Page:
WASHINGTON, DC Traumatic brain injury expert Gerard Gioia, PhD, Chief of Neuropsychology at Childrens National Medical Center and director of the Safe Concussion Outcome, Recovery and Education (SCORE) Program, has published a successful concussion management program for children based on his pioneering work in this area. The program is one of the first of its kind. Currently, most concussion management programs for youth sports lag behind collegiate and professional sports, despite the serious consequences of brain injury on a developing brain.
Dr. Gioias ten steps to a successful concussion management process are detailed in the latest edition of Brian Injury Professional (Vol. 4, Issue 4, pp14-15).
"Implementing an effective sports concussion management program is essential to safeguard young participants and reduce long term risks, writes Dr. Gioia. Management of this serious injury must consider the various effects in the home, school, social and sports environments.
The ten steps of mild traumatic brain injury (TBI)/concussion management is a translation of the neurocognitive testing model currently used in professional athletes who have suffered from a mild TBI. This work, funded by the Centers for Disease Control and Prevention (CDC), uses computer-based testing and standardized parent/ teacher reports of the student athletes neurocognitive functioning to better guide recovery after a mild TBI.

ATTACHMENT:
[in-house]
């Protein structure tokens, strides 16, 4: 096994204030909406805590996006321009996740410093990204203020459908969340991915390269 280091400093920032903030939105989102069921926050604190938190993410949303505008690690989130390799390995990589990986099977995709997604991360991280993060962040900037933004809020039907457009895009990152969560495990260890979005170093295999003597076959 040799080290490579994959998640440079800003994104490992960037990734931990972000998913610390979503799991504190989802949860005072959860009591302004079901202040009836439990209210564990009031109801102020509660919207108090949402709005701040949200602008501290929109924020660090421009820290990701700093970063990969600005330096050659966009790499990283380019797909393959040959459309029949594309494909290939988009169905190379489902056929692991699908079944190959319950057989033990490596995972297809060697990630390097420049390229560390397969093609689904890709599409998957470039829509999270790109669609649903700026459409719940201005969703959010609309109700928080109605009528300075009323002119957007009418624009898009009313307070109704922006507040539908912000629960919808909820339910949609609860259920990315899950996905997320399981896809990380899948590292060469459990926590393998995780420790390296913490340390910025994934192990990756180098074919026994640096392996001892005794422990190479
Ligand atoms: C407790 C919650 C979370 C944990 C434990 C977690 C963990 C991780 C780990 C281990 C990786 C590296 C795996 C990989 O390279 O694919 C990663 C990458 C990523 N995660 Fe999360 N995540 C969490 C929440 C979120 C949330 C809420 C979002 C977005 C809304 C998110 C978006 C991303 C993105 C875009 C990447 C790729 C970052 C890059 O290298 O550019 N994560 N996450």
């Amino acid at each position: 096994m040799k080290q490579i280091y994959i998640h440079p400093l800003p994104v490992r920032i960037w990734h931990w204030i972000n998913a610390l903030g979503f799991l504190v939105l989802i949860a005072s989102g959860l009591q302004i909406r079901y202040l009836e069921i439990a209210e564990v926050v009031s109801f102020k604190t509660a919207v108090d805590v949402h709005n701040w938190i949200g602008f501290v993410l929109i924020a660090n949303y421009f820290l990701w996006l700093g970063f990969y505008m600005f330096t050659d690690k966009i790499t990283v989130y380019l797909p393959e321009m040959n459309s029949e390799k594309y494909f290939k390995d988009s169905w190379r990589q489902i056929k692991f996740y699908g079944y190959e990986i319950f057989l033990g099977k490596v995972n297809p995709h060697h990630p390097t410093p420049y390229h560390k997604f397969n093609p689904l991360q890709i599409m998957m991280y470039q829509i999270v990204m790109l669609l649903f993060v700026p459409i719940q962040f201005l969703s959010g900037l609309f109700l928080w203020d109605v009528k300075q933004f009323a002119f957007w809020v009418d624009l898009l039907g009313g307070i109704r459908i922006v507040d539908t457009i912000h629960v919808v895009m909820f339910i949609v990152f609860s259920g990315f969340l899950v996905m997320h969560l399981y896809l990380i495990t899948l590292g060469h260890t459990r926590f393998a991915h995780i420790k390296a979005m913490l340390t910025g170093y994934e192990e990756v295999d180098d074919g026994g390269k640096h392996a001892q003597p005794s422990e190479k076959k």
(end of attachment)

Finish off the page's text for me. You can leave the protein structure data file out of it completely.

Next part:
Research into mild traumatic brain injury, and education about proper treatment of mild TBI, helps change the mindset among young athletes, parents, coaches, teachers, and physicians about the seriousness and long term effects of these injuries, and assists in defining more accurately when it is safe to return to the field and the classroom. Dr. Gioia is a primary author of the CDC tool kit that instructs physicians on proper diagnosis and management of concussions, also based on this research. The toolkit employs the Acute Concussion Evaluation (ACE), developed by Dr. Gioia and his colleague, Dr. Micky Collins, to improve the physicians initial identification and treatment of mild TBI.
|Contact: Janiene Torch|
Children's National Medical Center